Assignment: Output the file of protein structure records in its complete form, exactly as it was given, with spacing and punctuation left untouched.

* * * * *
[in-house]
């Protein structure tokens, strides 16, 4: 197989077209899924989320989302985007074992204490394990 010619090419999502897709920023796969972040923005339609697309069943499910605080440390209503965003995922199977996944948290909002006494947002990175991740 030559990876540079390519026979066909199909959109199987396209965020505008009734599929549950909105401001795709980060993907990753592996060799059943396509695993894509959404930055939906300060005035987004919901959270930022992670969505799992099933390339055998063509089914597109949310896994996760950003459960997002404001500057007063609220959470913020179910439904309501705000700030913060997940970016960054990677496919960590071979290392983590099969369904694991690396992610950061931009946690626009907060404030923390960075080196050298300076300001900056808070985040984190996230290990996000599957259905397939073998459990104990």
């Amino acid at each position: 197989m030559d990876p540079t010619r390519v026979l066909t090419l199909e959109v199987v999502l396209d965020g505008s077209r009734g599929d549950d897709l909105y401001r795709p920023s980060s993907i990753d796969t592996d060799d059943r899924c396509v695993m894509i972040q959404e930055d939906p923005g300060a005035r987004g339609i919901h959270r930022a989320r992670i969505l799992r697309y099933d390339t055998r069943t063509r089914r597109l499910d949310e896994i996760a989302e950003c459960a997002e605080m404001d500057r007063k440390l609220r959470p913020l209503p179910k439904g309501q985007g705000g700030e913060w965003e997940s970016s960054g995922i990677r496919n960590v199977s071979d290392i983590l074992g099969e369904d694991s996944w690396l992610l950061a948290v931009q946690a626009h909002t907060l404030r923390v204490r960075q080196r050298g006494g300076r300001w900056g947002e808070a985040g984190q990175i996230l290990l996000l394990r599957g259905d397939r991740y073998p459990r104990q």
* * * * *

[in-house]
């Protein structure tokens, strides 16, 4: 197989077209899924989320989302985007074992204490394990 010619090419999502897709920023796969972040923005339609697309069943499910605080440390209503965003995922199977996944948290909002006494947002990175991740 030559990876540079390519026979066909199909959109199987396209965020505008009734599929549950909105401001795709980060993907990753592996060799059943396509695993894509959404930055939906300060005035987004919901959270930022992670969505799992099933390339055998063509089914597109949310896994996760950003459960997002404001500057007063609220959470913020179910439904309501705000700030913060997940970016960054990677496919960590071979290392983590099969369904694991690396992610950061931009946690626009907060404030923390960075080196050298300076300001900056808070985040984190996230290990996000599957259905397939073998459990104990």
């Amino acid at each position: 197989m030559d990876p540079t010619r390519v026979l066909t090419l199909e959109v199987v999502l396209d965020g505008s077209r009734g599929d549950d897709l909105y401001r795709p920023s980060s993907i990753d796969t592996d060799d059943r899924c396509v695993m894509i972040q959404e930055d939906p923005g300060a005035r987004g339609i919901h959270r930022a989320r992670i969505l799992r697309y099933d390339t055998r069943t063509r089914r597109l499910d949310e896994i996760a989302e950003c459960a997002e605080m404001d500057r007063k440390l609220r959470p913020l209503p179910k439904g309501q985007g705000g700030e913060w965003e997940s970016s960054g995922i990677r496919n960590v199977s071979d290392i983590l074992g099969e369904d694991s996944w690396l992610l950061a948290v931009q946690a626009h909002t907060l404030r923390v204490r960075q080196r050298g006494g300076r300001w900056g947002e808070a985040g984190q990175i996230l290990l996000l394990r599957g259905d397939r991740y073998p459990r104990q």